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Numerical Investigation of Wind Waves in the Persian Gulf: Bathymetry Effects

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  • 1 Zachry Department of Civil Engineering, Texas A&M University, College Station, Texas
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Abstract

The effects of bathymetry on the process of wind-wave generation in the Persian Gulf have been investigated using a long-term hindcasting analysis. A 5-yr (2004–08) hindcasting procedure is first performed (denoted as origin) by using the Simulating Waves Nearshore (SWAN) model and COAMPS wind field data. Two alternative scenarios, in which wave breaking (noBrek) and depth-induced refraction (noRefc) are deactivated, are also generated. By comparing the results from alternative cases with those from the ordinary cases, a 5-yr total energy deviation (TED) is calculated and presented as seasonal contour maps depicting the sensitivity to bathymetry. The results show only ±2% TED found in noBrek, but up to ±20% TED found in noRefc, an order of magnitude larger than depth-induced breaking. Similarly, the seasonal effects of refraction on the nearshore wave-propagating directions can be investigated by comparison between origin and noRefc. The seasonal histograms of mean wave angle are plotted and discussed for three selected nearshore sites around Qatar, located at the western, northern, and eastern sides of the peninsula. The largest relative occurrence percentage and the largest peak shift ranging in 10°–20° can be found at the northern side, while the eastern side results in a weaker and more random distribution in the winter (the strong shamal season) due to the leeside location. The effect of fetch-limited wind-wave generation is also present at the eastern site, as remotely generated waves propagating eastward over a long fetch toward this site offset southward-propagating waves generated by dominant winds from the north over a limited fetch.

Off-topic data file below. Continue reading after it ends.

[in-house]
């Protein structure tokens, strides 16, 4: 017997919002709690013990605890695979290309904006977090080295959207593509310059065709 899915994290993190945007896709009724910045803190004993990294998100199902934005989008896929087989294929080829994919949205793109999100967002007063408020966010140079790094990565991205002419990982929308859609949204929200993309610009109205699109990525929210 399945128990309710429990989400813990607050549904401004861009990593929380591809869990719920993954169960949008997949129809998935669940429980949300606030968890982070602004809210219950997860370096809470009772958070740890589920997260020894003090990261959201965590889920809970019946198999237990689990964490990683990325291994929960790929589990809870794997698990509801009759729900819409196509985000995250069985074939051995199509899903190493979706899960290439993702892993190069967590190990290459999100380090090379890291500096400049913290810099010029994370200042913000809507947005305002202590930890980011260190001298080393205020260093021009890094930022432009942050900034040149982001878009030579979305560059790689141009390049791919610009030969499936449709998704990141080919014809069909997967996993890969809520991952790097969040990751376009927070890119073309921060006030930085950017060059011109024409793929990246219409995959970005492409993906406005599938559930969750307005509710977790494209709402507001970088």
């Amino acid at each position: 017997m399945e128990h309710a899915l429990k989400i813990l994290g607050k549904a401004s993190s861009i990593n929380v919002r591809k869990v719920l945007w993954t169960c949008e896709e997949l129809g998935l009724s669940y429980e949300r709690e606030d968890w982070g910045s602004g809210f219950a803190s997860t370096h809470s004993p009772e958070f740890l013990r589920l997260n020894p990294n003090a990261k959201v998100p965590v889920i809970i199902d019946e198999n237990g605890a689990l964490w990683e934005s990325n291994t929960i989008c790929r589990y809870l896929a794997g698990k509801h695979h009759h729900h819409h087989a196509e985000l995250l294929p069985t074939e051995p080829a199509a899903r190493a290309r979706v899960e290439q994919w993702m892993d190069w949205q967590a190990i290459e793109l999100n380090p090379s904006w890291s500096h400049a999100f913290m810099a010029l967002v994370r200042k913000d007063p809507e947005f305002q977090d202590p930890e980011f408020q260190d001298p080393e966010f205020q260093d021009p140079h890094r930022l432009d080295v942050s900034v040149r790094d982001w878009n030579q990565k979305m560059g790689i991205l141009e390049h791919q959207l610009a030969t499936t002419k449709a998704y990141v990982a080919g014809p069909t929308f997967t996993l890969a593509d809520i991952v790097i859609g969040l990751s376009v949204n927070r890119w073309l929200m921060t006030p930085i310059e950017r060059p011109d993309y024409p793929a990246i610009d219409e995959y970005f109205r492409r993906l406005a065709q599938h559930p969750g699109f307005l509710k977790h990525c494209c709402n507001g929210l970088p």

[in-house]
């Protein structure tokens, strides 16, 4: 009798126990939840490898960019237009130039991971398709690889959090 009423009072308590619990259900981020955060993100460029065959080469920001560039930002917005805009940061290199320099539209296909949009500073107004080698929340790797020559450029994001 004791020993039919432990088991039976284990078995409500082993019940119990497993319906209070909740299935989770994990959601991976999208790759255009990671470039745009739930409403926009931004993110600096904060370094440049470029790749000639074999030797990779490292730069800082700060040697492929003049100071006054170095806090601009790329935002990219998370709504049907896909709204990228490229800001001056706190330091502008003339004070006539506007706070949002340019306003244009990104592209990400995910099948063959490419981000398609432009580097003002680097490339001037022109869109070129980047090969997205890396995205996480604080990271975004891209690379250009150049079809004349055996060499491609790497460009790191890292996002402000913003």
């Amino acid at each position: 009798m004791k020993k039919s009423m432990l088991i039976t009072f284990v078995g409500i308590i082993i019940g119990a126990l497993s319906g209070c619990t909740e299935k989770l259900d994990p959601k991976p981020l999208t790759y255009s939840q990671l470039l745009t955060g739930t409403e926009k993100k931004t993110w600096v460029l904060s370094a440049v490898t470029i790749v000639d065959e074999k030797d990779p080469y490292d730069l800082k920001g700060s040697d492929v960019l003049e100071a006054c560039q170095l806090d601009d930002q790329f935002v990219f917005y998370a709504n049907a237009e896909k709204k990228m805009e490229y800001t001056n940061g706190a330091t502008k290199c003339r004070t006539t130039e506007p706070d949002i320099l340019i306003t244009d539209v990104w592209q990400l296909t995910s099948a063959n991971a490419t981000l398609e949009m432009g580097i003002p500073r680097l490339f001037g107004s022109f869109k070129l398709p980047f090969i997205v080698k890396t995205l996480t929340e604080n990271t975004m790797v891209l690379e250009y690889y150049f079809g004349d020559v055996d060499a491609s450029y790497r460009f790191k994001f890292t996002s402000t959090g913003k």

Corresponding author address: Ying-Po Liao, Zachry Department of Civil Engineering, Texas A&M University, 3136 TAMU, College Station, TX 77843-3136. E-mail: lrobin@neo.tamu.edu

Abstract